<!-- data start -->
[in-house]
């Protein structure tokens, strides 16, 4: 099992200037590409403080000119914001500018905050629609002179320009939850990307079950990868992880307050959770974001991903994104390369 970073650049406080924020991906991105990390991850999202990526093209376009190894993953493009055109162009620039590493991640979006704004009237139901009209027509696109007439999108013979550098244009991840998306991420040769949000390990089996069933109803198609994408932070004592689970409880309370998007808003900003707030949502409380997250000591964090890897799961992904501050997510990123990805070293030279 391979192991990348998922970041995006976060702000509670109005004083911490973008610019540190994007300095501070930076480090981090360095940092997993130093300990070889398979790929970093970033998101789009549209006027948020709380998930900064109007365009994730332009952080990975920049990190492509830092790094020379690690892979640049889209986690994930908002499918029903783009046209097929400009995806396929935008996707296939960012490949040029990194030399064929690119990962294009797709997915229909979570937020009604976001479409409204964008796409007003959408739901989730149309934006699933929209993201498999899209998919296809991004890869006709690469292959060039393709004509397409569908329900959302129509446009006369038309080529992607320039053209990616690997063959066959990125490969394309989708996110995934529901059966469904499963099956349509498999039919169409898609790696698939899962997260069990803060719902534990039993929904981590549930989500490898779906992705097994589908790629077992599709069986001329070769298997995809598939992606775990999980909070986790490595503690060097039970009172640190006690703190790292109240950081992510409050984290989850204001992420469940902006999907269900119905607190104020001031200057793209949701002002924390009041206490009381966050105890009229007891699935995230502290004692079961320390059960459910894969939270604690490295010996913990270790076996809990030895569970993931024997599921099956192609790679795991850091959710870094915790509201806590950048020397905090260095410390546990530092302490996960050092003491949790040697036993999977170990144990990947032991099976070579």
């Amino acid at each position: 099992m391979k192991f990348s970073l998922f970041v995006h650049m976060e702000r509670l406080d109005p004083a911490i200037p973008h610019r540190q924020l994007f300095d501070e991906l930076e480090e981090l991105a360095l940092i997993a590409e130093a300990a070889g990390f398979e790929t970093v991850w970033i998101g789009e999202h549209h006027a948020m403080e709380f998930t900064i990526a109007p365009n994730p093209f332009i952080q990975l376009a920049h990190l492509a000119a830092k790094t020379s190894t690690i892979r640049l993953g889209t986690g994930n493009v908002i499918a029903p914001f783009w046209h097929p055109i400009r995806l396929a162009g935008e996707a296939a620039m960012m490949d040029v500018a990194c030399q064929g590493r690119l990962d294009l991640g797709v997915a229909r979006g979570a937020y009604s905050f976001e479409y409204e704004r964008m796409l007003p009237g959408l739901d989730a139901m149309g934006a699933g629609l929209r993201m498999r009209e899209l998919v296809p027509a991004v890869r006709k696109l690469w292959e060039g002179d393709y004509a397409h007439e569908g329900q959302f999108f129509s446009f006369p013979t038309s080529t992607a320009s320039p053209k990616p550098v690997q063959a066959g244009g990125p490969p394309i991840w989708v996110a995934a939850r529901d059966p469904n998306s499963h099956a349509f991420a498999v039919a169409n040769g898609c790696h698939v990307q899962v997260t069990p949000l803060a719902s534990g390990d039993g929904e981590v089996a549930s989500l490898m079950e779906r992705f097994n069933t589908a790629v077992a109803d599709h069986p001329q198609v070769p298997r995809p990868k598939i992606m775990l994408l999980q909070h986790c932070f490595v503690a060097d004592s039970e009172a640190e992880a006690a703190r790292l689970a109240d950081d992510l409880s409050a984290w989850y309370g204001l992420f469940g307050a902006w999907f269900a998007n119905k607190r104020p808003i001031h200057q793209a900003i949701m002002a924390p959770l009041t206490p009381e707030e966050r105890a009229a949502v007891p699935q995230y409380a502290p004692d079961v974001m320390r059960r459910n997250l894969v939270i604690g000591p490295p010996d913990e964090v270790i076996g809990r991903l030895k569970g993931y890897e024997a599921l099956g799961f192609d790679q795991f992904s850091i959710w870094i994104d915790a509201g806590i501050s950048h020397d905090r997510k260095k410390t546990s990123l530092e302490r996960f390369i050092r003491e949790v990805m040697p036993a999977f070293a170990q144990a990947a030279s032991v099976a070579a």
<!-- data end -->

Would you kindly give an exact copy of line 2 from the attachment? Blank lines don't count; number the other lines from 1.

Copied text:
């Protein structure tokens, strides 16, 4: 099992200037590409403080000119914001500018905050629609002179320009939850990307079950990868992880307050959770974001991903994104390369 970073650049406080924020991906991105990390991850999202990526093209376009190894993953493009055109162009620039590493991640979006704004009237139901009209027509696109007439999108013979550098244009991840998306991420040769949000390990089996069933109803198609994408932070004592689970409880309370998007808003900003707030949502409380997250000591964090890897799961992904501050997510990123990805070293030279 391979192991990348998922970041995006976060702000509670109005004083911490973008610019540190994007300095501070930076480090981090360095940092997993130093300990070889398979790929970093970033998101789009549209006027948020709380998930900064109007365009994730332009952080990975920049990190492509830092790094020379690690892979640049889209986690994930908002499918029903783009046209097929400009995806396929935008996707296939960012490949040029990194030399064929690119990962294009797709997915229909979570937020009604976001479409409204964008796409007003959408739901989730149309934006699933929209993201498999899209998919296809991004890869006709690469292959060039393709004509397409569908329900959302129509446009006369038309080529992607320039053209990616690997063959066959990125490969394309989708996110995934529901059966469904499963099956349509498999039919169409898609790696698939899962997260069990803060719902534990039993929904981590549930989500490898779906992705097994589908790629077992599709069986001329070769298997995809598939992606775990999980909070986790490595503690060097039970009172640190006690703190790292109240950081992510409050984290989850204001992420469940902006999907269900119905607190104020001031200057793209949701002002924390009041206490009381966050105890009229007891699935995230502290004692079961320390059960459910894969939270604690490295010996913990270790076996809990030895569970993931024997599921099956192609790679795991850091959710870094915790509201806590950048020397905090260095410390546990530092302490996960050092003491949790040697036993999977170990144990990947032991099976070579």